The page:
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Dedicated reinsurance capital increased 2% in 2017 to $427 billion compared with 2016 despite catastrophe losses, according to an analysis from Guy Carpenter & Co. L.L.C. completed in conjunction with A.M. Best Co. Inc. at year-end 2017.
Such ample levels of capital led to “generally moderate” rate firming at Jan. 1 renewals, and pricing shifts were “client-specific,” according to a Thursday statement from Guy Carpenter.
Convergence — or alternative — capital, meanwhile, increased 9% to $82 billion including replacement of lost or trapped capital, the statement said.
Loss-affected policies or those with thin margins were most likely to see price increases in most lines, while the Guy Carpenter Global Rate on Line Index, which measures the change in catastrophe premiums year over year, increased 6.1% in 2017.
More aggressive leveraging of retrocession coverage, together with the use of convergence capital, helped avoid a negative return on average equity for the Guy Carpenter Global Reinsurance Composite as of the third quarter of 2017, which has a 10-year weighted average of 8.1%, the statement said.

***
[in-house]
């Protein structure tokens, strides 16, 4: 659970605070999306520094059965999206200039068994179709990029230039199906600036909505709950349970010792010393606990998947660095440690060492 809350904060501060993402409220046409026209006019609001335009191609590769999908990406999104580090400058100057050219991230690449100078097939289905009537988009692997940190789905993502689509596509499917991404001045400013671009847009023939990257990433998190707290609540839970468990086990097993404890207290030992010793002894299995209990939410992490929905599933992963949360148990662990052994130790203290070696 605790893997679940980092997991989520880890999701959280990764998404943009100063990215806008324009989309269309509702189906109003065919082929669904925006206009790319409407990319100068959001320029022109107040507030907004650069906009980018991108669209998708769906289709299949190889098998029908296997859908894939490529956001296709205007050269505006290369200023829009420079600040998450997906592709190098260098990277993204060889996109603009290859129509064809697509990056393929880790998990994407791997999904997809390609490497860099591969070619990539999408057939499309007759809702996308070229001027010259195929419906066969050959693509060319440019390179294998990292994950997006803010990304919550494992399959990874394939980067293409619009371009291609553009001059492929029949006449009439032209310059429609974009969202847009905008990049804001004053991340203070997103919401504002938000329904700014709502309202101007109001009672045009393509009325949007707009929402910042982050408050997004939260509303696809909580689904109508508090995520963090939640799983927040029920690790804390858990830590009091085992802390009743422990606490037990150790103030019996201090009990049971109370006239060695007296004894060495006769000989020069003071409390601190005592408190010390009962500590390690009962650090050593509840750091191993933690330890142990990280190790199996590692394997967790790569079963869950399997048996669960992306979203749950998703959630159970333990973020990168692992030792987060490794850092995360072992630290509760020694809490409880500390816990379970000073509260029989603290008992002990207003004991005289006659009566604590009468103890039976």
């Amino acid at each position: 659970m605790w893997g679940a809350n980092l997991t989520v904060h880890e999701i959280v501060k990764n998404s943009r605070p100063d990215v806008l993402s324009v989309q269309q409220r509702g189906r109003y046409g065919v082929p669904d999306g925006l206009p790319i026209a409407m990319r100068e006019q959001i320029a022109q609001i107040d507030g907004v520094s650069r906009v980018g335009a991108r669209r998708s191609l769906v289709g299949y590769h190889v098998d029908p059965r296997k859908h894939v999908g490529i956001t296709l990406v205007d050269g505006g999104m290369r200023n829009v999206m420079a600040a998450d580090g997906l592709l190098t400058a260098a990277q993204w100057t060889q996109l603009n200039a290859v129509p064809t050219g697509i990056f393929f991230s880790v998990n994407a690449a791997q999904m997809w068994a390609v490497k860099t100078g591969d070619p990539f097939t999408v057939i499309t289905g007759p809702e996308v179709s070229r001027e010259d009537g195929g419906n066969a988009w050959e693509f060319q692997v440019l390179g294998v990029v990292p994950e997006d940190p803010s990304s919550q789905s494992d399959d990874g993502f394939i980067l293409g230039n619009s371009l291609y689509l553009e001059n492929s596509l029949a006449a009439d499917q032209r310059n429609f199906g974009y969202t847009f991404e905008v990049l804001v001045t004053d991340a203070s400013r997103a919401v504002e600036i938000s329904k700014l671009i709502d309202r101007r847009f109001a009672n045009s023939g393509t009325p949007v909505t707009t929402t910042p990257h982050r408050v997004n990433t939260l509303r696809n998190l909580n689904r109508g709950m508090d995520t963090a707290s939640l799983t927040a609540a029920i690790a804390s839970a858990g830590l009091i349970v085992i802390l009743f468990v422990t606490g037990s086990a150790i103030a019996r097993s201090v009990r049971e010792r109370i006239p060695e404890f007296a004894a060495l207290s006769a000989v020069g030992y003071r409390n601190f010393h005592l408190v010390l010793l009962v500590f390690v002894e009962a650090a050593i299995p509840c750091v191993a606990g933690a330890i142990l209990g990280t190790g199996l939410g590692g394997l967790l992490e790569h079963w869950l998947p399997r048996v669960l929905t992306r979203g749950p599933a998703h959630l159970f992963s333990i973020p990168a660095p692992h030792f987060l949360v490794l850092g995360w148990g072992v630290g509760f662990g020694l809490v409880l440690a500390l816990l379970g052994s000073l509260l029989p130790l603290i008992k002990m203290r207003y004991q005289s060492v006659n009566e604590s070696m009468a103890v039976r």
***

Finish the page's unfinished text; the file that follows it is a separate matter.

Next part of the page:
The increased level of catastrophes in 2017 made it the third year on record with insured catastrophe losses over $100 billion; Guy Carpenter’s current estimate of $113.5 billion in insured losses excludes activity under the National Flood Insurance Program.
“Despite substantial catastrophe losses in 2017, the market demonstrated significant resilience with no notable capital withdrawal and moderate price increases,” David Priebe, New York-based vice chairman of Guy Carpenter, said in the statement. “The reinsurance and capital markets responded favorability to those companies who were able to present quality data and well-developed and executed loss mitigation strategies.”
A report by U.K.-based reinsurance broker Aon Benfield Group Ltd. found that alternative capital supplied almost $90 billion worth of reinsurance capacity following the catastrophe losses in 2017, The Royal Gazette reported. The report said that about $128 billion in insured losses had been absorbed without compromising the availability of reinsurance capacity. The private reinsurance market accounted for less than a third of the insured losses, as primary insurers and government-backed programs took the lion's share.